^ it might have been wiser to not have our Constitution be a written one
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It was not a given that the document we call “the Constitution” would be a written one. From the decision to make it so follows much of what the Constitution is and does. From it also follow most of the misreadings made by those who evoke it as a political calling cry.
The British have a constitution : but it remains unwritten. (Magna Carta was not, and is not, a British Constitution.) Many other nations have developed without a written Constitution. Not writing the constitution of a nation, state or city avoids the crystallization that comes with writing. An unwritten constitution can change, develop, adapt to the felt needs, era by era, of a society a lot more easily than a written one. (for example : France, from the 6th to the 12th Century, changed enormously, on an ad hoc basis, according to the practicalities of the time; not only did France have no written Constitution, it often had almost no court officials who could read or write.)
We see the difference play upon language itself. English spelling reflects how our words were pronounced at least 600 years ago. The pronunciations have changed as people use the words in speech. No one asks, when he speaks, how am I supposed to pronounce this word or that ? We simply speak as best we feel.
When we read the words upon the pages marked “The Constitution,” we read not the words we speak, but the words varnished and formal. This is true not only of the Constutution. If we sing Episcopal hymns, we sing “thou” and “thee” and all kinds of words written on the hymnal page which no longer get used in speech. Hymnal words have a context of their own, that probably is not the conntext of our actual lives. The same occurs with the Constitution ‘s words and phrases.
This troubling disconnect between the Constitution’s printed words and the words that we actually use in daily life makes for much misapplication. As the Constitution was written in 1787, using words that its framers used ordinarily, many of these words now mean quite differently from what they meant to the men who first put them to parchment 228 years ago.
Responses to this riddle mostly miss the significance hereof. The “originalists” who assert that we should read, and apply, the Constitution as those who framed it deny to us today the validity of the lives we lead, today, according to what we feel the need to do, today, as we go about. Is the Constitution a document for the living, or isn’t it ? Why should the living apply words according to their meaning ten generations ago ? Are not our life trajectories every bit as sacred as the lives of those who faced their life decisions 228 years ago ? The framers did not create a Constitution based on documents written in 1559, after all. Nor did the men of 1559 enact charters using the words of 1331.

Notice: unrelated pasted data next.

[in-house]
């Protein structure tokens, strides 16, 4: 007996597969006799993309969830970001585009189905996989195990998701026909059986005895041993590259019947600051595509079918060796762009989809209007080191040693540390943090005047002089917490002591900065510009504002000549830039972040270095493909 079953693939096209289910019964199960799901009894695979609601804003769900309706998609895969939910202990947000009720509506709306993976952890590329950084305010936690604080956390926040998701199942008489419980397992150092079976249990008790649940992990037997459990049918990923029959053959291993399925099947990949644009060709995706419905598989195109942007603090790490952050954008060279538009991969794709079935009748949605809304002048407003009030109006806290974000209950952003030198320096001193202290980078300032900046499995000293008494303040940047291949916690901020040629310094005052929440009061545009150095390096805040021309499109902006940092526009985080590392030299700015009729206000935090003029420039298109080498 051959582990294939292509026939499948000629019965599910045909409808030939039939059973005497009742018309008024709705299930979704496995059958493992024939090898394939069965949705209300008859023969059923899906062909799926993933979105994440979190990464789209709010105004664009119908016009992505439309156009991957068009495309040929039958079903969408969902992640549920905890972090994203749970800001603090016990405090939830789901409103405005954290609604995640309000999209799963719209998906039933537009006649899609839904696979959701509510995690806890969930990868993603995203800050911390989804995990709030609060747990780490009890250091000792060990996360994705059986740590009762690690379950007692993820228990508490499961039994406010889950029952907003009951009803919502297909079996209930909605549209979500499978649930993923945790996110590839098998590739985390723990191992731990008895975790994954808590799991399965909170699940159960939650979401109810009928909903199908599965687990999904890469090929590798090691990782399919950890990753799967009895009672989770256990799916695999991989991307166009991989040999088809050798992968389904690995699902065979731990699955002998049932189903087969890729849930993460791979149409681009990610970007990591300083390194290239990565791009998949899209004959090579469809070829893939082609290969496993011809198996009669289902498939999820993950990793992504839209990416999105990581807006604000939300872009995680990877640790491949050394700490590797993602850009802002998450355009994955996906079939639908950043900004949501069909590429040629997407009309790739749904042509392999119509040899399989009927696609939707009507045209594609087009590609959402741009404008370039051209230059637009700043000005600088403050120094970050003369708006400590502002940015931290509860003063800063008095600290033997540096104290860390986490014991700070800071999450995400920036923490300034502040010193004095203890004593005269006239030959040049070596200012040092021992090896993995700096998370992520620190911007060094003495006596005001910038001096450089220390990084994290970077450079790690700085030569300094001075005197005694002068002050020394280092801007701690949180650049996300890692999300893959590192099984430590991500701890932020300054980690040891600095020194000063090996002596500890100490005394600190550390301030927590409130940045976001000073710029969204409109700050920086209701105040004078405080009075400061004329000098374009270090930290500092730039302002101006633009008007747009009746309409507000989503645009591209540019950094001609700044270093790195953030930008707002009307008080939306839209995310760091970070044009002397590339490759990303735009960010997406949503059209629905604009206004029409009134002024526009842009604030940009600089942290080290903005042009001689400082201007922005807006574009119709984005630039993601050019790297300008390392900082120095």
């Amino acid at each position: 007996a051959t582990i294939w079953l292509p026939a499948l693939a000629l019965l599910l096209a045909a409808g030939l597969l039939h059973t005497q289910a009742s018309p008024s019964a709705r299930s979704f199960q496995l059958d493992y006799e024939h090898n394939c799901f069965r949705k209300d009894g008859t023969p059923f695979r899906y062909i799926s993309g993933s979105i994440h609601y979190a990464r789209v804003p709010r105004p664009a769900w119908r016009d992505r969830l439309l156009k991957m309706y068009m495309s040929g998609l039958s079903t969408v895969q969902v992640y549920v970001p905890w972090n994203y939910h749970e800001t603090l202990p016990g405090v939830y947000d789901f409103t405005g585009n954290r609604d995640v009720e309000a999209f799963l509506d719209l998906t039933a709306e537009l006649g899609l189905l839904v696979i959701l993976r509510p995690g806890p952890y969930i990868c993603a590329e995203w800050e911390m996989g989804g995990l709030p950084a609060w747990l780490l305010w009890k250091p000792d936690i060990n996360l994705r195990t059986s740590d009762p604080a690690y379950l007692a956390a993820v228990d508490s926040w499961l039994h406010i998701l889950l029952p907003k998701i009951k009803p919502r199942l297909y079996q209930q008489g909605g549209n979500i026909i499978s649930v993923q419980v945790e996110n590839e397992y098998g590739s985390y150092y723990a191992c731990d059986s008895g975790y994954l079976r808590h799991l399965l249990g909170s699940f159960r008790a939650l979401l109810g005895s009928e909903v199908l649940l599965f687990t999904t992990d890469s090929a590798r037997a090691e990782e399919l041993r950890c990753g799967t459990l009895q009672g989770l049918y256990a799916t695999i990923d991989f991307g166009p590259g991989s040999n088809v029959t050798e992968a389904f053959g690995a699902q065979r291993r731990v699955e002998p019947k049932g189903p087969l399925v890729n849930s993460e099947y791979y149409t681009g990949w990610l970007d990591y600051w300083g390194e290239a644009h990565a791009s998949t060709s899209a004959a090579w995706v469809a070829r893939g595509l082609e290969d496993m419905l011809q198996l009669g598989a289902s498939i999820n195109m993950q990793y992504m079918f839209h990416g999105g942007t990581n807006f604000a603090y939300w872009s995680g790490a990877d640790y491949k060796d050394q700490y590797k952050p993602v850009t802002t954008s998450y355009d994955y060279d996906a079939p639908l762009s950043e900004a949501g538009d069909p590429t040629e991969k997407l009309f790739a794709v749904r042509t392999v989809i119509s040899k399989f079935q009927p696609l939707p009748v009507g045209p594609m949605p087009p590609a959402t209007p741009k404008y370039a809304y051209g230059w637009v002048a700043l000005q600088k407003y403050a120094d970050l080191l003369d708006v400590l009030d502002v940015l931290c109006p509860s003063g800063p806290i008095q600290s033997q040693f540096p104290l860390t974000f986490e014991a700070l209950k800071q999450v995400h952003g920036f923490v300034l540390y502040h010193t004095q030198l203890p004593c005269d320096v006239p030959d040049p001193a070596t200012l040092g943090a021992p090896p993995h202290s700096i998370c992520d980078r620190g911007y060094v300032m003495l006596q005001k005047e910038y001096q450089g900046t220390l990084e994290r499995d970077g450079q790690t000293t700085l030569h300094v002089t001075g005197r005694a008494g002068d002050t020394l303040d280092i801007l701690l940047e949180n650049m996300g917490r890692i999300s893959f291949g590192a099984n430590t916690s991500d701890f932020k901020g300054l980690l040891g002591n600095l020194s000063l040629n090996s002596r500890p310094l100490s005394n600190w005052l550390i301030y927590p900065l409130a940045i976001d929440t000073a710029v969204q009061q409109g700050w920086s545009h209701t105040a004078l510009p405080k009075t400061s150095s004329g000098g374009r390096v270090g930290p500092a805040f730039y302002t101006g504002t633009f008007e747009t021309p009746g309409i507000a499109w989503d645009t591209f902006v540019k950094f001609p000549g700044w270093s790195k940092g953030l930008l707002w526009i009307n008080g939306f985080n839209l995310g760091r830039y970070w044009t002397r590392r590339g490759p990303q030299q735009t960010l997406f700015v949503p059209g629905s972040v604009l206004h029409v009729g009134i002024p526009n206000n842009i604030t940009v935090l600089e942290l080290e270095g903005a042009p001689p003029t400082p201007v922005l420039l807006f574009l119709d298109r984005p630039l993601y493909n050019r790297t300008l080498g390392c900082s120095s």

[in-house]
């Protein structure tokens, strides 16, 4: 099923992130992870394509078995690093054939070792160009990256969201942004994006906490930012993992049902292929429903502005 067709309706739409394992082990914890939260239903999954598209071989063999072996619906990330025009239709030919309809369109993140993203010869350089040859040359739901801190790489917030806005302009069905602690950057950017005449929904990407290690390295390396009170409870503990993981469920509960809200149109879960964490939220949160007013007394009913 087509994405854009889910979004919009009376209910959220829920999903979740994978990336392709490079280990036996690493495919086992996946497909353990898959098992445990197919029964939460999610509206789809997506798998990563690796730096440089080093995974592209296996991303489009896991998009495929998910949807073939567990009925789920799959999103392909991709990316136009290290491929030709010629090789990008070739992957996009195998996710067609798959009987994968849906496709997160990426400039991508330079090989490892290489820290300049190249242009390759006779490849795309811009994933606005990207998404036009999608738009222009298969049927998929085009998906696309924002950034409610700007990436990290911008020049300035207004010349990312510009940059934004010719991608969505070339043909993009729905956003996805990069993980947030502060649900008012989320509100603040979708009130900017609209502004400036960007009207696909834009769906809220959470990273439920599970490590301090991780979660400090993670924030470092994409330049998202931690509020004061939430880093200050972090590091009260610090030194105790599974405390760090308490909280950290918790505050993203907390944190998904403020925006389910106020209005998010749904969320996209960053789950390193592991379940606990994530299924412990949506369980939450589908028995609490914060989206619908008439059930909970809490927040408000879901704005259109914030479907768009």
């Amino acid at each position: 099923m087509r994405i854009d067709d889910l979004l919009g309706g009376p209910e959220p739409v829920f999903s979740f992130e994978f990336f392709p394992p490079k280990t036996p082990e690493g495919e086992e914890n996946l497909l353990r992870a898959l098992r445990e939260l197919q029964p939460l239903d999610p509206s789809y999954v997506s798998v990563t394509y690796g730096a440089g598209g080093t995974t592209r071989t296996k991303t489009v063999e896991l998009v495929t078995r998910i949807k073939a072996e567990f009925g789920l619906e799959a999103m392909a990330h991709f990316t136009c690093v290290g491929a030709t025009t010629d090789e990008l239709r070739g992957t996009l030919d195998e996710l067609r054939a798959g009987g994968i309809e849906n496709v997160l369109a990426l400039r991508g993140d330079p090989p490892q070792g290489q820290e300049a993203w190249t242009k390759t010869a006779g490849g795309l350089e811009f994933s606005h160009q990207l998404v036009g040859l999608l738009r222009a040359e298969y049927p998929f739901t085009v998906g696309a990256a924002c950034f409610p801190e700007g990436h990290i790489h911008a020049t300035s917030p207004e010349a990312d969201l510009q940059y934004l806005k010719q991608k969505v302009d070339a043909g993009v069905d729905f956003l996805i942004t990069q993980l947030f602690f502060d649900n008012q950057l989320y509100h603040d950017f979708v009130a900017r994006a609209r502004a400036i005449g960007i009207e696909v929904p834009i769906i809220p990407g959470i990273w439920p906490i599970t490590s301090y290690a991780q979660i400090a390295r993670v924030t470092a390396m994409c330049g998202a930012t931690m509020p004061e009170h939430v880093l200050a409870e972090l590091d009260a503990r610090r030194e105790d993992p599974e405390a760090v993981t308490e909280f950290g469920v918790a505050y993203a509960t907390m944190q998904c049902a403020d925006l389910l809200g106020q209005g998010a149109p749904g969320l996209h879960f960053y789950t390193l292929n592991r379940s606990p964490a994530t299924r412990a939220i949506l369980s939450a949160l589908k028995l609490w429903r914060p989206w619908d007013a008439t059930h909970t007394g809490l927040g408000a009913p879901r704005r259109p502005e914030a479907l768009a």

The Constitution contains no mention of any religion — though it alows people to practice one, yet Originalists approach the Constitution the way Christians approach the Bible. To believers, the ministry and death of Jesus, whlo lived some 1990 years ago, is the only revelation. But is it reasonabke to believe that our generation is to be denied a Savior appearing among us, now and today ? Are we any less created by the Creator than the people of Jesus’s day ? You can believe, if you like, that God sent his son then and never will do so again, but that belief undermines the creation that believers believe in. In the same way, Originalists deny us today the right to have the Constitution apply to us, today and now.
Faith may benefit from its belief in one Revelation only. For secular human life, the principle cannot stand. Were our Constitution unwritten, the one time only theory would not even arise. Politicians and citizens would apply the rules to meet eigencies as they happen. Why should a written Constitution not enjoy a similar practicality ? The living have every right to work out the societal rules that will govern their lives : who better to do so, than those who will have to live with the rules thus made ?
The Constitution has always expanded, even as the nation it guides has done so. Always in the direction of greater participation, larger equality, more comple commerce. Every Amendment has widened the Constitution’s sanctions — with only one exception, Prohibition, whose 1933 repeal confirms the law of Constitutional expansion. I see no time at which the Cionstitution will cease to so expand. After all, its stated purpose is “to promote the general welfare” — a mission every word of which is basic.
The welfare that the Constittion promotes generally is the welare of those who live in it. Just as today the Constitution must mean what today’s citizens read it to mean, so tomorrow will the Constutuon mean something a bit else. This is what it must do, if it is to remain trusted by the living people — now and in futuro — whose political arrangements it professes to guide.
—- Mike Freedberg / Here and Sphere